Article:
The most important question is only occasionally made explicit: how should parents handle things? When Elaine’s mother realises something of what’s going on, she tells her daughter to toughen up, in part because she doesn’t know what else to suggest. The church-going mother of the main bully has a far more alarming attitude, based on the fact that Elaine is a heathen.

Eventually Elaine finds the inner strength to walk away, “I can hear the hatred but also the need. They need me for this and I no longer need them.” Nevertheless, although they sometimes go for years without contact, the connection continues, though balance of their relationship alters at different times.

I don’t know if all victims have the potential to become bullies, but Elaine occasionally has flashes of it in adulthood, “It disturbs me to learn I have hurt someone unintentionally. I want all my hurts to be intentional.” She is always more relaxed around boys (she has an older brother), “boys are my secret allies”. Conversely, “I enjoy pestering the girls in this minor, trivial way: it shows I am not like them” and in a bar with boys from the university art class, “I expect nothing from them. In truth I expect a lot. I expect to be accepted.”

As an adult, Elaine is moderately happy and successful, yet her past taints all her relationships to some extent. She also fears passing on her anxieties to her own daughters, “I felt I had to protect them from certain things about myself… But they didn’t seem to need that protection.” As a teenager, she didn’t want to know too much family history, even about apparently trivial things, “All this is known, but unimaginable. I also wish I did not know it. I want my father to be just my father, the way he has always been, not a separate person with an earlier, mythological life of his own. Knowing too much about other people puts you in their power, they have a claim on you, you are forced to understand their reasons for doing things and then you are weakened.”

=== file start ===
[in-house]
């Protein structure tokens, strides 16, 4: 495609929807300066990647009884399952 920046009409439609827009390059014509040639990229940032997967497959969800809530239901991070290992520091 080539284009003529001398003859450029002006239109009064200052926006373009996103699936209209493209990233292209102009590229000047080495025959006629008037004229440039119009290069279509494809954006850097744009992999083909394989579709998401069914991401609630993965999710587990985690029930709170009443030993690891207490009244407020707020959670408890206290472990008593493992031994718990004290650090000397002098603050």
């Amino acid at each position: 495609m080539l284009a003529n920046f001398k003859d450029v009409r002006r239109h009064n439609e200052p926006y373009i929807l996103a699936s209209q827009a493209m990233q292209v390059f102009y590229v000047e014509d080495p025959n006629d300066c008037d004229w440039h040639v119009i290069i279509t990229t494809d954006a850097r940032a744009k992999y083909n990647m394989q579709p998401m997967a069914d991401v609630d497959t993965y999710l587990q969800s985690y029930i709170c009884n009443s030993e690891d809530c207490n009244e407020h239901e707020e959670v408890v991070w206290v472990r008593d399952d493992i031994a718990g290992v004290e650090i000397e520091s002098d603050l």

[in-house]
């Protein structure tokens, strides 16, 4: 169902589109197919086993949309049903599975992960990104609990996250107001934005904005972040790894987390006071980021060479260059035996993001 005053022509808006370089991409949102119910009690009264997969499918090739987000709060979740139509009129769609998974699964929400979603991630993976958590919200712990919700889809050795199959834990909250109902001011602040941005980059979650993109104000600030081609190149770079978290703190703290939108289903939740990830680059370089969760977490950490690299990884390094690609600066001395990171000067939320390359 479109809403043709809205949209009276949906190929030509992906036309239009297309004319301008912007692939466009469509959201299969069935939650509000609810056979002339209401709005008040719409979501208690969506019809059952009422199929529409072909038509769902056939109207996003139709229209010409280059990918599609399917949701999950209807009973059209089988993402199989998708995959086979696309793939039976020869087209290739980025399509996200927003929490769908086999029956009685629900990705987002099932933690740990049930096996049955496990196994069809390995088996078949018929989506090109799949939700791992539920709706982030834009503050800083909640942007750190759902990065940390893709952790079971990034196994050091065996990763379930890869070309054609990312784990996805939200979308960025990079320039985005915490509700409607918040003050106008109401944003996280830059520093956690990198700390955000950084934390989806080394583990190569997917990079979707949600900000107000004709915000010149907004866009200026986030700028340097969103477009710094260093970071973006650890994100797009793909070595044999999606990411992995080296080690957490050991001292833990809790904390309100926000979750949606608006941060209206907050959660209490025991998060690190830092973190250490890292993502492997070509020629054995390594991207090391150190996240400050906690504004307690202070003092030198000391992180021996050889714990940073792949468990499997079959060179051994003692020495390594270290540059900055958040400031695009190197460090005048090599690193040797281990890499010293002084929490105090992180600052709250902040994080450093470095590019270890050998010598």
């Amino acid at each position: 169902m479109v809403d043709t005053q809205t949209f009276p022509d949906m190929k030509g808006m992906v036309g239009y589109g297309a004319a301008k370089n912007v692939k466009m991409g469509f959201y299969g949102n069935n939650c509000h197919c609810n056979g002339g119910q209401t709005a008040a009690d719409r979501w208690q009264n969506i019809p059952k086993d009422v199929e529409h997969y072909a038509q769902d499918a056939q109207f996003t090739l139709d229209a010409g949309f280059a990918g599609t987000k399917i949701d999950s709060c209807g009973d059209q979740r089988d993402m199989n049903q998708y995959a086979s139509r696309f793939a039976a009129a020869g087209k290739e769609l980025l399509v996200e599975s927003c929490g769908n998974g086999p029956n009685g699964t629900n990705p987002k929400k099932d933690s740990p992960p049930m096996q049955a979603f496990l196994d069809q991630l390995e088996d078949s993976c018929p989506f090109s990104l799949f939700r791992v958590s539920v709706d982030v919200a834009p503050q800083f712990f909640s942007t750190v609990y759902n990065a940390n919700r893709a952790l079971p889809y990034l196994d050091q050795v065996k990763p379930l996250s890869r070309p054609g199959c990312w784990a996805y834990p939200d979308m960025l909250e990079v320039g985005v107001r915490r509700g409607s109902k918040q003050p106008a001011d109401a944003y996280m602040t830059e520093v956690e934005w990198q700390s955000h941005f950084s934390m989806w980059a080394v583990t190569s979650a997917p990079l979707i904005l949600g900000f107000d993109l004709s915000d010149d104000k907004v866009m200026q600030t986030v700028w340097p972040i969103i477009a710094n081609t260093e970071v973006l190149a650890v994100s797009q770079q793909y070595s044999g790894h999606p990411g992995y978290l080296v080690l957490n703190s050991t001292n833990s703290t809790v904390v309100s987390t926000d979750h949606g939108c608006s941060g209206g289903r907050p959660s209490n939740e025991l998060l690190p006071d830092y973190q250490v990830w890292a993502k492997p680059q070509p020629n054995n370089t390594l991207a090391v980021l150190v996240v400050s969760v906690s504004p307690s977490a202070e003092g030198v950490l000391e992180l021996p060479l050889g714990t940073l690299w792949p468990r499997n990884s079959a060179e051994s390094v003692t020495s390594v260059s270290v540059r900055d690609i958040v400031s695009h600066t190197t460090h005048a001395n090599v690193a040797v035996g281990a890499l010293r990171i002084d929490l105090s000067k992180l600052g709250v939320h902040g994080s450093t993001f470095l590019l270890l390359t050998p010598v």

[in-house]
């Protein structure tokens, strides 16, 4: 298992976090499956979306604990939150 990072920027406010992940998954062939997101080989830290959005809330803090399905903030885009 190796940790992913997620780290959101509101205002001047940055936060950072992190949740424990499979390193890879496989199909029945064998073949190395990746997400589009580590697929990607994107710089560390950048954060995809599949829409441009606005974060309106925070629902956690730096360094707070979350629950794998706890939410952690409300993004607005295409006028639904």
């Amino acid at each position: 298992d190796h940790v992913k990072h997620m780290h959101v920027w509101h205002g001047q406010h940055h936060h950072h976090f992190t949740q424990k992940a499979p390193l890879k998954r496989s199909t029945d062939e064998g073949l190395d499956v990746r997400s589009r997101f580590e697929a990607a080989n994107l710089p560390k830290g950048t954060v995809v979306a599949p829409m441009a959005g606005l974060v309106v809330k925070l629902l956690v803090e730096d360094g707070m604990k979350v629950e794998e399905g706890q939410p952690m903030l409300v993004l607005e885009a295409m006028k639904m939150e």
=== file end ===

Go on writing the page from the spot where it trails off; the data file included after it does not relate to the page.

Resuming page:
Lines I liked:

* ”Clothes lines are strung with… a display of soiled intimacy, which they [mothers] have washed and rinsed, plunging their hands into the grey curdled water."

* About knowing about her brother’s secret girlfriend, “Knowing this secret… makes me feel important in a way. But it’s a negative importance. I can know because I don’t count.”

* “What they call a shopping complex, as if shopping were a psychic disease.”

* In a department store, “the air is saturated with the stink of perfumes at war”.

* “All fathers except mine are invisible in day time; day time is ruled by mothers. But fathers come out at night. Darkness brings home the fathers, with their real, unspeakable power. There is more to them than meets the eye.”

* On the difference between faith and knowledge: Elaine thought she had a vision, but next morning was less certain, “I’m not sure now, that it really was the Virgin Mary. I believe it but I no longer know it.”

* “Art is what you can get away with said somebody or other, which makes it sound like shop-lifting… A hijacking of the visual.”

* “My name has solidified around me, with time. I think of it as tough but pliable now, like a well-worn glove.”

* “Somehow the war never ended after all, it just broke up into pieces and got scattered, it gets in everywhere, you can’t shut it out.”

* On giving money to a beggar, “It’s obscene to have such power; also to feel so powerless.”

* “Craziness was considered funny, like all other things that were in reality frightening and profoundly shameful.”

* An antique shop has “one-time throwouts, recycled as money”.

* The angry sex of a disintegrating relationship: “We make love, if that is any longer the term for it. It’s not shaped like love, not coloured like it, but harsh, war-coloured, metallic. Things are being proved. Or repudiated.”

Currently reading

The Illustrated Gormenghast Trilogy
Sebastian Peake, China Miéville, Mervyn Peake
Gormenghast
Mervyn Peake